Mozez: Sixty percent of the time the lyrics are written before the music is created. I am easily inspired I guess, just being and feeling the sense of love, hate, peace, war, justice, injustice, life, death, knowing and not knowing, God, darkness, light, beauty, intellect.

The Nightfly: Do you enjoy songwriting, recording, and performing equally?
Mozez: Performing is my greatest joy as it is less solitary - I enjoy the reaction, the feel and the power while relating a song to an audience, but I enjoy the creative process of writing and recording as well.

The Nightfly: Would you prefer to be known as a singer, period, or do you welcome the label “soul singer”?
Mozez: I am not truly worried one way or the other as over the years I’ve been called worse things. However, given the choice I would prefer just being a singer.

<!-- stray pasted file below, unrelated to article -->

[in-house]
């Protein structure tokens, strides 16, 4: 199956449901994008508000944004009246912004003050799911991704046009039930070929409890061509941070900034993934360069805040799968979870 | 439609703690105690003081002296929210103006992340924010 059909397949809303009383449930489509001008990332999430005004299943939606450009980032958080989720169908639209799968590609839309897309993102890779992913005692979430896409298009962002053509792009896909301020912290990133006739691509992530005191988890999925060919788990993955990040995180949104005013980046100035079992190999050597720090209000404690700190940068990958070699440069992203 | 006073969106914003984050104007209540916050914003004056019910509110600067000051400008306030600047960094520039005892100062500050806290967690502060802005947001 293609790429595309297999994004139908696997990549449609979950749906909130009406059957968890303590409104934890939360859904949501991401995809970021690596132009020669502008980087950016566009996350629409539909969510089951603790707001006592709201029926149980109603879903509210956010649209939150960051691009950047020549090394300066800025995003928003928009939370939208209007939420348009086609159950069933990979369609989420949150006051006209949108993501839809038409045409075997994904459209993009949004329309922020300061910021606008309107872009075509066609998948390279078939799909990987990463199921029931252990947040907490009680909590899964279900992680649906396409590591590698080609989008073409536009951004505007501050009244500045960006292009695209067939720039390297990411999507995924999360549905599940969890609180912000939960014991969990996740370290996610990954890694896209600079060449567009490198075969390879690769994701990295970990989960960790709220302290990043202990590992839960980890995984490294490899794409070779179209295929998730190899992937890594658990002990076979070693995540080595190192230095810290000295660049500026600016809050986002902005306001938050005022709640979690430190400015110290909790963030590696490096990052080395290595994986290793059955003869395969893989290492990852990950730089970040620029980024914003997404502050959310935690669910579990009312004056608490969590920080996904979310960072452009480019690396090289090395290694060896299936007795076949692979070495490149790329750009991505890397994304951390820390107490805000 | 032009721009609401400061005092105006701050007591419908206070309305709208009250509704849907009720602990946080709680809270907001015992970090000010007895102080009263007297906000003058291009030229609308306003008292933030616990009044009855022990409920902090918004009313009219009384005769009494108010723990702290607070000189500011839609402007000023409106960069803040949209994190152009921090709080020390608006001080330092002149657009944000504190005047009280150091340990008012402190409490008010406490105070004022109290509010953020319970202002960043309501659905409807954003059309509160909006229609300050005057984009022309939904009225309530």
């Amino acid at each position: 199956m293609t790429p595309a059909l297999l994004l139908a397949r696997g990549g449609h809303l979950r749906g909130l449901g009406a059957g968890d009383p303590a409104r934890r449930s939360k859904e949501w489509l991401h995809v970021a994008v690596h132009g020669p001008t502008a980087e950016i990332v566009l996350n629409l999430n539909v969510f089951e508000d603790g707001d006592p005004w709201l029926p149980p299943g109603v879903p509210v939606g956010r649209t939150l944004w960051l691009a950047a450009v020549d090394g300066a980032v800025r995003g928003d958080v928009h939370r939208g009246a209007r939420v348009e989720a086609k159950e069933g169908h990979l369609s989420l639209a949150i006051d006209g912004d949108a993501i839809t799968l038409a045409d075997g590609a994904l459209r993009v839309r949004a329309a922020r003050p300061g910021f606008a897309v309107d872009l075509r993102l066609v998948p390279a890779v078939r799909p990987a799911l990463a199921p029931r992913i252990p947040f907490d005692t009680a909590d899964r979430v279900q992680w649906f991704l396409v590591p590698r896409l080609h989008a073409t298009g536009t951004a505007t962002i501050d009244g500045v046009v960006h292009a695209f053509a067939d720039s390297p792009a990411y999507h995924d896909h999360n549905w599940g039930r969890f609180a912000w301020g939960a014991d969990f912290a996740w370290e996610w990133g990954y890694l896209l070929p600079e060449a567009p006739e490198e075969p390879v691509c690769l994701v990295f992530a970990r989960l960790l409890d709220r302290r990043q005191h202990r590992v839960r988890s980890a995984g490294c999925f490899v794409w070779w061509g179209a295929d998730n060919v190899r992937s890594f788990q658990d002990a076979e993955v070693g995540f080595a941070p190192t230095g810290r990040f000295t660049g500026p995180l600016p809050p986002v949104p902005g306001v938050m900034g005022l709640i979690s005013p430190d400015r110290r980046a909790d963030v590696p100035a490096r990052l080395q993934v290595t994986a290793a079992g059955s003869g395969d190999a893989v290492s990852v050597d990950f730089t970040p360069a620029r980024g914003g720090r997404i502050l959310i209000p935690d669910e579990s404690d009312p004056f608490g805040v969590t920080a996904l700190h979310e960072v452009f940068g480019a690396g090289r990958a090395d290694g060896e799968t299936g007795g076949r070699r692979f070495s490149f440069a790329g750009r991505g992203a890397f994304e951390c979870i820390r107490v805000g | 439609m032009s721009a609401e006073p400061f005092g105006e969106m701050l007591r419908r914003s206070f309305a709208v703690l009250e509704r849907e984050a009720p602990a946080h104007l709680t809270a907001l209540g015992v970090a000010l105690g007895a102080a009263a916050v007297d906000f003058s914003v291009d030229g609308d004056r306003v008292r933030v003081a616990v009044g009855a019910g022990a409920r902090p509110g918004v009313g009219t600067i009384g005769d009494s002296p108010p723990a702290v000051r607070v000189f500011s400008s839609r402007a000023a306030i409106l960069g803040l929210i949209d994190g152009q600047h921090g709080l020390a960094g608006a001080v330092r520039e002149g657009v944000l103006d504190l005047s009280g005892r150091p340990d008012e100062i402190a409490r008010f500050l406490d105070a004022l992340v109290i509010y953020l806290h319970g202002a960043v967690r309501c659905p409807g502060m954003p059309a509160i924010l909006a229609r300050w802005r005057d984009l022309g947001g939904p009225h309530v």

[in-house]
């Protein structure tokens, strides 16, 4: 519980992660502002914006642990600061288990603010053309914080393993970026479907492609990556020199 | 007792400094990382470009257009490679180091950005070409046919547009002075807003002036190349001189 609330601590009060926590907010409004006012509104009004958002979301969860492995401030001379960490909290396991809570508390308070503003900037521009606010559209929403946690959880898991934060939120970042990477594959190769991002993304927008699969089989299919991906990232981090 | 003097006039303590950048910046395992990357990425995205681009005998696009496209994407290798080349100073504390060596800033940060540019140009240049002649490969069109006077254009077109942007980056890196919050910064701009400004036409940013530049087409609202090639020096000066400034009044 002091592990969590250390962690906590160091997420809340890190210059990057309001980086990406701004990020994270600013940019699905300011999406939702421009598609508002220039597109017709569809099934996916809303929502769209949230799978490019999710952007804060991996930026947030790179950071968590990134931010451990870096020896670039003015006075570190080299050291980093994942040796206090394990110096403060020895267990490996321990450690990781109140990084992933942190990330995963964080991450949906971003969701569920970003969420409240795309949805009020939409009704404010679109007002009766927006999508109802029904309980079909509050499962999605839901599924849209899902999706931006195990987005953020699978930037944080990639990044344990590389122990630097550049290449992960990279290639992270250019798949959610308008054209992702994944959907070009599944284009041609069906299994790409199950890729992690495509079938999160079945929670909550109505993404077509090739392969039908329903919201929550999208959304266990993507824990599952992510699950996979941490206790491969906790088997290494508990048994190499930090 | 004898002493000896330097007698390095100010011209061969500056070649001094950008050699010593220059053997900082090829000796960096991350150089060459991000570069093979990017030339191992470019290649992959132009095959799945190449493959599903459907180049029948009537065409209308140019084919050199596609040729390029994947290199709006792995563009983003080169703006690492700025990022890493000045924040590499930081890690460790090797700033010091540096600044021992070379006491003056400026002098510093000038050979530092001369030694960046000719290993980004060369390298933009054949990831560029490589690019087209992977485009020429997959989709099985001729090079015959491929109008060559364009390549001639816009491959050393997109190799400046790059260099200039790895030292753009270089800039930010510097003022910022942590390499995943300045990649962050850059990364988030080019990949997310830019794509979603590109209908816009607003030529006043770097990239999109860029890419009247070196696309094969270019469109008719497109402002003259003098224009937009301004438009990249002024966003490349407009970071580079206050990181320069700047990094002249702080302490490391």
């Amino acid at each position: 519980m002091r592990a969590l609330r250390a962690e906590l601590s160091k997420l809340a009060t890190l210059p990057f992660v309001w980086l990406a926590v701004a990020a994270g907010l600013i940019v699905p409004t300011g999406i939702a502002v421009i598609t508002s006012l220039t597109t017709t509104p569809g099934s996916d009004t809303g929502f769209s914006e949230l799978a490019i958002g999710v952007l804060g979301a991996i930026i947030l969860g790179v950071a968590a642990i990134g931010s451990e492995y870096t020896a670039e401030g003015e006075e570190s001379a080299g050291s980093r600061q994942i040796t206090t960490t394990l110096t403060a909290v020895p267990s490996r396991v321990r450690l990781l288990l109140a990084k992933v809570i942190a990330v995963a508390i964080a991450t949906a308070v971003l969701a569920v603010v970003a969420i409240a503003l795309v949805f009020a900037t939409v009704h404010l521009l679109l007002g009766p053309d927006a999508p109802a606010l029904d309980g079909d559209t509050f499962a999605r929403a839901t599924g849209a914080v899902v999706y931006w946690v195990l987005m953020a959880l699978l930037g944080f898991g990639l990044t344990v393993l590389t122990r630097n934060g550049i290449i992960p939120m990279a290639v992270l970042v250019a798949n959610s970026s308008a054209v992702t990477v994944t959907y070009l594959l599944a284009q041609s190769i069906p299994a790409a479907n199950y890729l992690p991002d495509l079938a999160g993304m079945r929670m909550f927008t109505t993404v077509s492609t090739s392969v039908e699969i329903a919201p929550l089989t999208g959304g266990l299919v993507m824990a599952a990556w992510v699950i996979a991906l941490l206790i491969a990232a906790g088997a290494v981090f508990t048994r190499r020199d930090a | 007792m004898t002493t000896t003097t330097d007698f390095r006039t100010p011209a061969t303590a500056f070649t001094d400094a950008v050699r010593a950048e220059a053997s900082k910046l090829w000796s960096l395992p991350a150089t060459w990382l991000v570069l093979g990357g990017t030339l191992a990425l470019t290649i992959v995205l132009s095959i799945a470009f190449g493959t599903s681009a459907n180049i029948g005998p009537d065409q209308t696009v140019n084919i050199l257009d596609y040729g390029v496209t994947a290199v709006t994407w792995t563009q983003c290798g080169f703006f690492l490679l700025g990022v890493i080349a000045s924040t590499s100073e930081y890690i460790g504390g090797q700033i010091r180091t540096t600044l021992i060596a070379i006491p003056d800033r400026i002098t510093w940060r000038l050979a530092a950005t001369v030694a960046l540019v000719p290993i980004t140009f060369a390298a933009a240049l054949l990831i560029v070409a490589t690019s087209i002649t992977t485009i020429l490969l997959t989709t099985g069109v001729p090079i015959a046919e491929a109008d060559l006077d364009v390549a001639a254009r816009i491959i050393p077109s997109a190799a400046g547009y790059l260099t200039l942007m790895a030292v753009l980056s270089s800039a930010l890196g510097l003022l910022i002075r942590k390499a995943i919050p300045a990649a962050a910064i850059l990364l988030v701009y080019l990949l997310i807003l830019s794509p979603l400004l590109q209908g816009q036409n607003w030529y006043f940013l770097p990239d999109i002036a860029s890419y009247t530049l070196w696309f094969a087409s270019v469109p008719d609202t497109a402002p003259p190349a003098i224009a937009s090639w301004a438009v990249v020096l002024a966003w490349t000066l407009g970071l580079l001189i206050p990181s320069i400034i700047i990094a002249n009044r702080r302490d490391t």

The Nightfly: Which songs in music history have had the most profound effect on you and why?
Mozez: “Inner City Blues” by Marvin Gaye because the song is lyrically profound and is sung by the best singer who ever walked the planet. “War” by Bob Marley because of its power, truth and simplicity. “Careless Whisper” by George Michael because it has an undying melody and a seamless quality.

The Nightfly: Which established and newer artists/bands are you currently listening to?
Mozez: Coldplay, Kanye West, Black Eyed Peas, System of a Down. I’m also a fan of a new UK trio of three brothers who go by the name of Nicole Jane – I think they could be huge if given the opportunity.